Kanye West is back posting a long thread of tweets after Twitter suspended his account for 12 hours last week. A day after saying he would help Taylor Swift retrieve her masters from Scooter Braun, West shared his "recording and publishing deal guidelines" that could protect the interest of all musicians.
The Jesus is King singer stressed that every artist should be treated fairly in the industry. Hence, he is suggesting new guidelines which were mainly about ownership of songs and recordings, and profit-sharing.
Kanye said artists should own the copyright of their songs and recordings. He said it should only lease to the record label or publisher for a limited-term, suggesting that a one-year deal is sufficient.
West maintained that labels and publishers are mere "service providers" and therefore, should receive a small share from the profit and on a limited time. Kanye suggested an 80/20 profit sharing, in favor of the artist.
The presidential hopeful also took an issue on how the contracts of artists were written. Kanye said it should be more easily understood so an artist doesn't need a lawyer to interpret the content of the contract. He said artists should not dependent on no one but themselves in managing their business.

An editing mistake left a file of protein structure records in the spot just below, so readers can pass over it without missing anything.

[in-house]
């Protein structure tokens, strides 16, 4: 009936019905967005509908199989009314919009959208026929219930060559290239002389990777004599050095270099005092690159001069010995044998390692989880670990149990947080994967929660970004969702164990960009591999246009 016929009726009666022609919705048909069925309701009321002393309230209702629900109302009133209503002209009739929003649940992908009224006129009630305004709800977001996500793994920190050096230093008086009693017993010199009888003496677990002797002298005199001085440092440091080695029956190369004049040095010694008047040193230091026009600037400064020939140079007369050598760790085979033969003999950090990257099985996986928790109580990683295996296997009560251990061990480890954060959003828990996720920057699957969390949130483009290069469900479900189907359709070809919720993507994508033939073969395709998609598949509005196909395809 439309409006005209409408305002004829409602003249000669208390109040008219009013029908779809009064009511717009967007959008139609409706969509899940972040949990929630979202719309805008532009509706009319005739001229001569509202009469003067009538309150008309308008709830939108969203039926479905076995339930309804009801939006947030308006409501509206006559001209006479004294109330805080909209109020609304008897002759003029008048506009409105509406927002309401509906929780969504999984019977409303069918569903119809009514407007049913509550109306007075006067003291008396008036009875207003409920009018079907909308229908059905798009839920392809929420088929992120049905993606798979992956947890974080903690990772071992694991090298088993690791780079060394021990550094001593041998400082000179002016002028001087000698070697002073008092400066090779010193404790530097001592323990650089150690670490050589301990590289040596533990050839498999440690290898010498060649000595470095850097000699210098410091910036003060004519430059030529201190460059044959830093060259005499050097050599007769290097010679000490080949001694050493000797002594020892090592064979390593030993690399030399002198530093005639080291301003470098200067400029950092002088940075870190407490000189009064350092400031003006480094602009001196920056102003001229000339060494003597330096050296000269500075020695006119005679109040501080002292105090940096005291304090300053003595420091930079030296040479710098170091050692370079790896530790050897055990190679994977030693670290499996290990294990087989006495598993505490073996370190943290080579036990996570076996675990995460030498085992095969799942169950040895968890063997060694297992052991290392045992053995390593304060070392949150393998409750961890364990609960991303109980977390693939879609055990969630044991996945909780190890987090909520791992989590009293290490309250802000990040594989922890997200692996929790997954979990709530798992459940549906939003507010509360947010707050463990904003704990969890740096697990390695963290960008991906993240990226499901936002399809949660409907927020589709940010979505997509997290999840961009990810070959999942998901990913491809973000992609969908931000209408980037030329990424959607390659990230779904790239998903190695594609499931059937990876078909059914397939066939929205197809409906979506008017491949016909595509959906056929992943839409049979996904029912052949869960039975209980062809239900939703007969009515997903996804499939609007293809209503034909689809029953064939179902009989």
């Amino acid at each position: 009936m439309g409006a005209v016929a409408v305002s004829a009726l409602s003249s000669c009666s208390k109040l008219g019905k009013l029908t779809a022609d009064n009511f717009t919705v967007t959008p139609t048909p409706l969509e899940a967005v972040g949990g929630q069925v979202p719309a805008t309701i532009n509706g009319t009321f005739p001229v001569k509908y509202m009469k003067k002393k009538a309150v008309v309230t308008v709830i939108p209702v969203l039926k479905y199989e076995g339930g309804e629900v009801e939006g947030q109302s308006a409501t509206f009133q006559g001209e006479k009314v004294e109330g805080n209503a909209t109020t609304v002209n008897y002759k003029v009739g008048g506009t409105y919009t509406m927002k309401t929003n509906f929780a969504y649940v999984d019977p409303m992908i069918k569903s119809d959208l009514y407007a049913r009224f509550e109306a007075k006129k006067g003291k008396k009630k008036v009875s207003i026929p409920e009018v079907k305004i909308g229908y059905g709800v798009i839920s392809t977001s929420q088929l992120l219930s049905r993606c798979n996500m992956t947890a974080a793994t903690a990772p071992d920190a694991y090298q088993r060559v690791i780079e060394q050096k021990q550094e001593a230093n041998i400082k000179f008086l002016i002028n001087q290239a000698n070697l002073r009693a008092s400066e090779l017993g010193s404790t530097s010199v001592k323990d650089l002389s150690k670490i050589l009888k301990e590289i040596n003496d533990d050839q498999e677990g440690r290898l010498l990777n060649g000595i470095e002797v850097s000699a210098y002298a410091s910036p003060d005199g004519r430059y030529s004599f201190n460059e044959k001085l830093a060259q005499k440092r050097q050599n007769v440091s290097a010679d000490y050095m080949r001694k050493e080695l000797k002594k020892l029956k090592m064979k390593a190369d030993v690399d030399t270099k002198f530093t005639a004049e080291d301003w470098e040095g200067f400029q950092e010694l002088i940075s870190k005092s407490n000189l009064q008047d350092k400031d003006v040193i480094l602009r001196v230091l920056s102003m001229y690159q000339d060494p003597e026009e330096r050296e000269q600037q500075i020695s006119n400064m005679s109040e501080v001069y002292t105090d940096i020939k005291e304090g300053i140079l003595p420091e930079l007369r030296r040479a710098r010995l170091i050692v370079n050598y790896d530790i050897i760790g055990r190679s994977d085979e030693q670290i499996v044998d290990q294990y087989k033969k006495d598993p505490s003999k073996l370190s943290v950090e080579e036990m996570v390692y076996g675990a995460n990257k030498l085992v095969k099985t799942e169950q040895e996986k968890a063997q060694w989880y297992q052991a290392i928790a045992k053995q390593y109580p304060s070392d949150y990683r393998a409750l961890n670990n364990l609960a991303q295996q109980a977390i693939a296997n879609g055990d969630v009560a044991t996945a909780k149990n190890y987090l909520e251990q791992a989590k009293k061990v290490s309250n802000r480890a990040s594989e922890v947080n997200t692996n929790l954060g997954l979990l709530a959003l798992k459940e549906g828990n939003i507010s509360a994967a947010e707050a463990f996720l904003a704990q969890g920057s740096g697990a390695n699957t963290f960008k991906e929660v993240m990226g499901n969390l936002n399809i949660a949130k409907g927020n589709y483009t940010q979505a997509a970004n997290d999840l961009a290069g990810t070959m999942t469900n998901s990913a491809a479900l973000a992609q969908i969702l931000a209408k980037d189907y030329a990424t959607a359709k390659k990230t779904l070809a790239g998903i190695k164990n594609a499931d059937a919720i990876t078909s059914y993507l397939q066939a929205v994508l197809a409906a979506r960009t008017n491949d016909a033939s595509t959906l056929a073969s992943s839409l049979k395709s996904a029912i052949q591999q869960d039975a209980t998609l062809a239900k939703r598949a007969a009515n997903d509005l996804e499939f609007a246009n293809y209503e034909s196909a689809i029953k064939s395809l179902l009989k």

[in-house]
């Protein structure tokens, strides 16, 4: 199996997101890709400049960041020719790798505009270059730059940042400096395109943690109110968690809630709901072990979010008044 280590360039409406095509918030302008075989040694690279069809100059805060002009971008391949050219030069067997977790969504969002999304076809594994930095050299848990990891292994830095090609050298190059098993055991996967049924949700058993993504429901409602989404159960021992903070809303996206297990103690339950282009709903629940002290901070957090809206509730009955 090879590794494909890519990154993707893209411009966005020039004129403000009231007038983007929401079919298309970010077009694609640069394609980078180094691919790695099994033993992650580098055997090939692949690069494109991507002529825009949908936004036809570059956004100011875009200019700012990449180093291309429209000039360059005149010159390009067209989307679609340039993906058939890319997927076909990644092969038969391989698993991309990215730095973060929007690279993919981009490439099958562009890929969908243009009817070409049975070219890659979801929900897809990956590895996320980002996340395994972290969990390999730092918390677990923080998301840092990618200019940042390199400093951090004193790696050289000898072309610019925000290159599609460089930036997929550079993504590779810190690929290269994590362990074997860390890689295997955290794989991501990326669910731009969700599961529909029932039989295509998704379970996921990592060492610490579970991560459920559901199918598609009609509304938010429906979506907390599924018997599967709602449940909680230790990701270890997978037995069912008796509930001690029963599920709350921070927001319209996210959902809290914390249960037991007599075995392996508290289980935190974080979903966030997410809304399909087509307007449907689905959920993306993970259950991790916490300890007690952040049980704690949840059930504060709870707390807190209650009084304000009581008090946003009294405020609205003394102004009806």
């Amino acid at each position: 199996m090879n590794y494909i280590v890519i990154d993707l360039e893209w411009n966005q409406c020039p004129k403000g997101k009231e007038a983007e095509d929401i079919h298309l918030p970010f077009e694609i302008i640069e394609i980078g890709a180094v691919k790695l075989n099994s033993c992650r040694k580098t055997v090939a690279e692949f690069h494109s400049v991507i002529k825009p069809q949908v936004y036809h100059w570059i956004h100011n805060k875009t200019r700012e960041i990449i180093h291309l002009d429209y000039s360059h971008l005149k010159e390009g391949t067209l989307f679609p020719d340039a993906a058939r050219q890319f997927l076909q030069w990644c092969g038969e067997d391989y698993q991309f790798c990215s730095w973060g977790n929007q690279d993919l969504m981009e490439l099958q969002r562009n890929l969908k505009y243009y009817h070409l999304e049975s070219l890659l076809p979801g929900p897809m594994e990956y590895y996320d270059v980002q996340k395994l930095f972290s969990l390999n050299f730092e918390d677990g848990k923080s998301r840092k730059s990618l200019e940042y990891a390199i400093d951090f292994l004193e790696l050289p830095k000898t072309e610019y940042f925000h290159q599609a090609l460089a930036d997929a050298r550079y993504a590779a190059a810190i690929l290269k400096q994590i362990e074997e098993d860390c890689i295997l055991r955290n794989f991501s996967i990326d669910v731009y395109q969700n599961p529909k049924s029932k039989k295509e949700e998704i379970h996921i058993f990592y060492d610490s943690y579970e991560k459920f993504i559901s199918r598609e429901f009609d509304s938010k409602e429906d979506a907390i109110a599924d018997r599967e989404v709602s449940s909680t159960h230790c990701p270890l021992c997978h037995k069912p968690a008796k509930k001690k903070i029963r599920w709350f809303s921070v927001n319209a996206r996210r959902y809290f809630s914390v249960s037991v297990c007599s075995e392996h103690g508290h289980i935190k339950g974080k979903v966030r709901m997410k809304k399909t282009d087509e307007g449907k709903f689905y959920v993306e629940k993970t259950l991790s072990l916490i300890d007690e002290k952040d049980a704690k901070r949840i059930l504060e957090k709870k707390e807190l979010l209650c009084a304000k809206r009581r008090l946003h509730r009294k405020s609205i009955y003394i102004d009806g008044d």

Kim Kardashian's husband likewise discouraged artists from taking "advances." According to Kanye, these are loans with at least 75 percent interest. He said record labels should be the ones "buying" on artists and not giving loans to them.
Kanye West is also calling for the end of blanket licenses. He said the artist should get a share in every deal that the label made out of their song. West added artists deserve equity in the companies they are signed in, and their songs should serve as their stock.
The Life of Pablo hitmaker is advocating the creation of portals for artists as well. According to Kanye, this would serve as a one-stop-shop for all of their songs, deals, royalties, assets, and more.
In the end, Kanye called for all artists to unite for his cause as he vowed to get his masters from Universal Music Group. He stressed that every artist must be treated fairly.
The "Famous" rapper earlier announced that he wouldn't be releasing new music until his contract with UMG and Sony's parent company, EMI, ended. The rapper sued both companies last year, seeking to let him out of his contract. The lawsuit was settled in October.